Testimony Is an Essential Part of Forensic Practice

The issue of whether forensic clinicians have to testify, and if so, who determines whether they testify as a fact witness or an expert witness is one that we discuss regularly in these circles. I’ve written about it before; nothing in that post has changed. What I want to emphasize is that there are many areas in which clinicians and program managers lack control when it comes to testimony. But there is plenty over which you do have control. I would submit that in anticipating future testimony, a program has the ability responsibility to:

  1. Ensure that baseline education of all staff meets the minimum standards of practice as agreed upon in the field (to the extent that there is consensus, and understanding that some areas of practice lack consensus);
  2. Ensure that policies and procedures are in place, regularly reviewed, and again, consistent with the standards of practice as agreed upon in the field (see caveat in #1);
  3. Ensure that practices within the program have both a clinical rationale and an evidence base to support their use, particularly where consensus or guidance is lacking;
  4. Ensure that there is a quality assurance process in place so that if any mistakes were made, or a clinician deviated from policy, that issue is identified up front and the program has the opportunity to learn and grown from that issue;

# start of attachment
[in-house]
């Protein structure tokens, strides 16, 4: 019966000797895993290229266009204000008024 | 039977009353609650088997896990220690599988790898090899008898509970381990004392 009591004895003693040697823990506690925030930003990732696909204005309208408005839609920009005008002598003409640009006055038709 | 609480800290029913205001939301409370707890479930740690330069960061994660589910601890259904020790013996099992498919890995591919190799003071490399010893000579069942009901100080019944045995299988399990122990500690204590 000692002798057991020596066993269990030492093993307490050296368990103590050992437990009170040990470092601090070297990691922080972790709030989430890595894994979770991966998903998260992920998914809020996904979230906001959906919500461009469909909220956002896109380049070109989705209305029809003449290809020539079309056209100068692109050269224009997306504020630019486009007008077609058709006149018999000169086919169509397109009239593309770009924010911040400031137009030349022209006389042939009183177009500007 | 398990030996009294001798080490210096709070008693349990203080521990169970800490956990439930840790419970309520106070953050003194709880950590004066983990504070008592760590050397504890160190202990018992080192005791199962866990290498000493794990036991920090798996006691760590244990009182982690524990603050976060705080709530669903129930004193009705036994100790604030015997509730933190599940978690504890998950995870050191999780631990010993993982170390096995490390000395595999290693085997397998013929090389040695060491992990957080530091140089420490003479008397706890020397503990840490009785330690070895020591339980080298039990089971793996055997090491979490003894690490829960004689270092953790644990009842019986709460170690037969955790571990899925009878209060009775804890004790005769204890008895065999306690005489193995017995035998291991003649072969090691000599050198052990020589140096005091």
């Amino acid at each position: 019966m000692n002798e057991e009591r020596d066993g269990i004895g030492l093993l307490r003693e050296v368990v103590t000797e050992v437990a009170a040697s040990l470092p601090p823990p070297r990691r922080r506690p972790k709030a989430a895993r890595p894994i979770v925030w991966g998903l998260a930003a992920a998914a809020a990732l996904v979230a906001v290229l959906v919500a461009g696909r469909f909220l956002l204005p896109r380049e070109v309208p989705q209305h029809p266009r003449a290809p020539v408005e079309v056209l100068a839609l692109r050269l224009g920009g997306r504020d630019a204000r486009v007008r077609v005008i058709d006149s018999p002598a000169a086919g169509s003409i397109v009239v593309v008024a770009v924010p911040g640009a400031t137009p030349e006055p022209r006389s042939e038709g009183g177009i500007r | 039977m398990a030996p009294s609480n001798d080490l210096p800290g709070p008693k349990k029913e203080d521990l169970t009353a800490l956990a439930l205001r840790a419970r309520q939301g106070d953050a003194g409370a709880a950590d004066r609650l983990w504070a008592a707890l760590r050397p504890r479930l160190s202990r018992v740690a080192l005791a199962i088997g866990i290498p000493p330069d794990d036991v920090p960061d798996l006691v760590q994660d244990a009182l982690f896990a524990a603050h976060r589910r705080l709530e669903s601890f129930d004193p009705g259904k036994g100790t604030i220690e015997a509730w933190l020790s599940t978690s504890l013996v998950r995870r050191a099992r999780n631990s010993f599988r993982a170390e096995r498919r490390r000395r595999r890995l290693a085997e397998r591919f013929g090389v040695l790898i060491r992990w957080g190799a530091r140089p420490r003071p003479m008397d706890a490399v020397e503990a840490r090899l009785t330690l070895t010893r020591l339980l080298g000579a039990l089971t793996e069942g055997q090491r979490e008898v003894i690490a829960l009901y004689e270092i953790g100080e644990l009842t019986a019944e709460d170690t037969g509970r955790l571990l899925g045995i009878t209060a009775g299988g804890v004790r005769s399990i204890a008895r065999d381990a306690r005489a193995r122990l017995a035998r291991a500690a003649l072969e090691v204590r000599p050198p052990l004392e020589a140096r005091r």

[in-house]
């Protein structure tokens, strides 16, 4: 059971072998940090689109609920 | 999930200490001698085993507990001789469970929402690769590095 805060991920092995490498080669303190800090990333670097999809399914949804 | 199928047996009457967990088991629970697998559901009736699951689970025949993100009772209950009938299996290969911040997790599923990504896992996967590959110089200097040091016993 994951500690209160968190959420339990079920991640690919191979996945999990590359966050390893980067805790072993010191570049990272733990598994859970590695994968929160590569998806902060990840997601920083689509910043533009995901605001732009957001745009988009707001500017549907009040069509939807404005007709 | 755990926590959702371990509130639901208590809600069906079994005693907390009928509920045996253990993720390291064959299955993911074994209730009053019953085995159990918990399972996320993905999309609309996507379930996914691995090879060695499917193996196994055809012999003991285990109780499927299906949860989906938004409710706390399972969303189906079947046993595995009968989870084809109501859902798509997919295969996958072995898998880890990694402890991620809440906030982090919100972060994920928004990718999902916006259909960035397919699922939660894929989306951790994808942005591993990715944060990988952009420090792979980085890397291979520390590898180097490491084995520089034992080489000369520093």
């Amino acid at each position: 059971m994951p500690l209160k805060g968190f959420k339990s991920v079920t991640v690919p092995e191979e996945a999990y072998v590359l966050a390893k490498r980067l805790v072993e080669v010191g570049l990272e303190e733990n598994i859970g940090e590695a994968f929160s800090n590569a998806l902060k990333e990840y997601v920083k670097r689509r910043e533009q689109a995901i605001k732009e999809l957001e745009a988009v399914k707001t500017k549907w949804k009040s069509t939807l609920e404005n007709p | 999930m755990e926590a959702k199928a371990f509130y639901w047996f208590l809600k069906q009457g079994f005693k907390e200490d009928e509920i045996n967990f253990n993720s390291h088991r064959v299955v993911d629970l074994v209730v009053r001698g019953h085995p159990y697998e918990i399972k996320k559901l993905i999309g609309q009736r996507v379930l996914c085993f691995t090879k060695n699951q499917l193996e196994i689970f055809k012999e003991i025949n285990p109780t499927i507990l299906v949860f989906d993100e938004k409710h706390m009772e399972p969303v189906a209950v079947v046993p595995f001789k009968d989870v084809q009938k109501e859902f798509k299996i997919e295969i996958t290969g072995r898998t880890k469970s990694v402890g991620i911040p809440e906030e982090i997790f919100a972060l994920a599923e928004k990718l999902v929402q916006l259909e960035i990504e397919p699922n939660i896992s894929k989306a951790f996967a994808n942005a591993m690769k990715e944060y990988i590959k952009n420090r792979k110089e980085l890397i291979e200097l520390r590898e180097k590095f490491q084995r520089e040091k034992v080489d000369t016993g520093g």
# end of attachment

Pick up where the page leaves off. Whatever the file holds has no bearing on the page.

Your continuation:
5. Ensure that the program’s medical director and institution’s administration understand that testimony is a part of practice and staff need to be compensated for their time*;
  6. Ensure that testimony prep happens–the exact questions may be unknown, but one can certainly anticipate the foundational questions and practice answering them ahead of time;
  7. Ensure that testimony is peer-reviewed–program managers and senior staff members should go to court with less experienced staff and provide feedback on that testimony afterward (please–not while still at the courthouse).  But seriously–no one is so experienced that they can’t afford some peer-review on their testimony.
  8. Ensure that if there are opportunities to observe the testimony of someone more experienced, staff take advantage of it and go. Testimony is not something one learns during the mock trial portion of the SANE/SAFE/SAMFE course. That is the place one is oriented to testimony. Honing testimony skills happens over the course of years, and there’s no better way to improve than to watch and to do.

I’m certain I haven’t covered everything, so by all means, add your own feedback in the comments. I love these conversations.

*It is not the responsibility of the prosecutor’s office to pay you for your time on the stand (or prepping to take the stand) unless they are hiring you as an expert on a case where you are not the treating clinician. If you’ve worked out this agreement with them in your community, fine, but it’s still not their responsibility. It should absolutely be the responsibility of the clinical program, and if you are spending your money on shiny new camera systems or other equipment, and not paying staff for expected activities, like continuing education and testimony, that is a fail in my book. Yep, I said it.


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